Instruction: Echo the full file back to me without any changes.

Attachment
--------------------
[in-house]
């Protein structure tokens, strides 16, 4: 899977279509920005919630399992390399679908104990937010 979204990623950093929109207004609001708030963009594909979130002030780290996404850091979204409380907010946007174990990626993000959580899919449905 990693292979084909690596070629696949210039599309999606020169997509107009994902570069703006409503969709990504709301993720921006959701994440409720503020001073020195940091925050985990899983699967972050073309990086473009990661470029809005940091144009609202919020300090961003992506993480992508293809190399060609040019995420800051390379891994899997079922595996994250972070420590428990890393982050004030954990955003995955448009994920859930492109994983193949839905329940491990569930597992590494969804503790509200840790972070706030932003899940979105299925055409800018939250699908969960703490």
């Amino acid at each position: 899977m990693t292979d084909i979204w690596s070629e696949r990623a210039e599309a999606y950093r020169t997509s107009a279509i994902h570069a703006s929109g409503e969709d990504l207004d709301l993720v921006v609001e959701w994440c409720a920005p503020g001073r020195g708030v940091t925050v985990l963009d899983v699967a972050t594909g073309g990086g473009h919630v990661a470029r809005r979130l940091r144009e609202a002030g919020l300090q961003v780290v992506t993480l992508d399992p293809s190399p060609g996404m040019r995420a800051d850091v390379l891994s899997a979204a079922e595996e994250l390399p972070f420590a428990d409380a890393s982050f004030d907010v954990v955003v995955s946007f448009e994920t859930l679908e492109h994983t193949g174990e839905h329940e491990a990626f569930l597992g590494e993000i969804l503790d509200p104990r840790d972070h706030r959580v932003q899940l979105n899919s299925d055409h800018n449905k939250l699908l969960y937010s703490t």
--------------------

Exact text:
[in-house]
């Protein structure tokens, strides 16, 4: 899977279509920005919630399992390399679908104990937010 979204990623950093929109207004609001708030963009594909979130002030780290996404850091979204409380907010946007174990990626993000959580899919449905 990693292979084909690596070629696949210039599309999606020169997509107009994902570069703006409503969709990504709301993720921006959701994440409720503020001073020195940091925050985990899983699967972050073309990086473009990661470029809005940091144009609202919020300090961003992506993480992508293809190399060609040019995420800051390379891994899997079922595996994250972070420590428990890393982050004030954990955003995955448009994920859930492109994983193949839905329940491990569930597992590494969804503790509200840790972070706030932003899940979105299925055409800018939250699908969960703490």
């Amino acid at each position: 899977m990693t292979d084909i979204w690596s070629e696949r990623a210039e599309a999606y950093r020169t997509s107009a279509i994902h570069a703006s929109g409503e969709d990504l207004d709301l993720v921006v609001e959701w994440c409720a920005p503020g001073r020195g708030v940091t925050v985990l963009d899983v699967a972050t594909g073309g990086g473009h919630v990661a470029r809005r979130l940091r144009e609202a002030g919020l300090q961003v780290v992506t993480l992508d399992p293809s190399p060609g996404m040019r995420a800051d850091v390379l891994s899997a979204a079922e595996e994250l390399p972070f420590a428990d409380a890393s982050f004030d907010v954990v955003v995955s946007f448009e994920t859930l679908e492109h994983t193949g174990e839905h329940e491990a990626f569930l597992g590494e993000i969804l503790d509200p104990r840790d972070h706030r959580v932003q899940l979105n899919s299925d055409h800018n449905k939250l699908l969960y937010s703490t």